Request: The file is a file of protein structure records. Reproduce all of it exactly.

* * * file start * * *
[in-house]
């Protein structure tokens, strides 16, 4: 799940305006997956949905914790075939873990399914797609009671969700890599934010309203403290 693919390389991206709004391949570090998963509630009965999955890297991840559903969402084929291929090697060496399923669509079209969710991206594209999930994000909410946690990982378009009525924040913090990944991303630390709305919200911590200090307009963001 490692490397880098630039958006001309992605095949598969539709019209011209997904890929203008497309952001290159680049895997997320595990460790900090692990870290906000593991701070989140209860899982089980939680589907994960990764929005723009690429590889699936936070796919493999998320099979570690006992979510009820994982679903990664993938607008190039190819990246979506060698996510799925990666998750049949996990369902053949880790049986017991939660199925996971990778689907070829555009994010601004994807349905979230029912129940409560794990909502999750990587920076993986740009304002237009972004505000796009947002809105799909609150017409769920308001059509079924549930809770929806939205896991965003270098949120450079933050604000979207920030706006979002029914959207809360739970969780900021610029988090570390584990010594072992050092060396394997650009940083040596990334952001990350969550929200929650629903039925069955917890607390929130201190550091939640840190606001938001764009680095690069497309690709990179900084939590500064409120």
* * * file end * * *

[in-house]
């Protein structure tokens, strides 16, 4: 799940305006997956949905914790075939873990399914797609009671969700890599934010309203403290 693919390389991206709004391949570090998963509630009965999955890297991840559903969402084929291929090697060496399923669509079209969710991206594209999930994000909410946690990982378009009525924040913090990944991303630390709305919200911590200090307009963001 490692490397880098630039958006001309992605095949598969539709019209011209997904890929203008497309952001290159680049895997997320595990460790900090692990870290906000593991701070989140209860899982089980939680589907994960990764929005723009690429590889699936936070796919493999998320099979570690006992979510009820994982679903990664993938607008190039190819990246979506060698996510799925990666998750049949996990369902053949880790049986017991939660199925996971990778689907070829555009994010601004994807349905979230029912129940409560794990909502999750990587920076993986740009304002237009972004505000796009947002809105799909609150017409769920308001059509079924549930809770929806939205896991965003270098949120450079933050604000979207920030706006979002029914959207809360739970969780900021610029988090570390584990010594072992050092060396394997650009940083040596990334952001990350969550929200929650629903039925069955917890607390929130201190550091939640840190606001938001764009680095690069497309690709990179900084939590500064409120």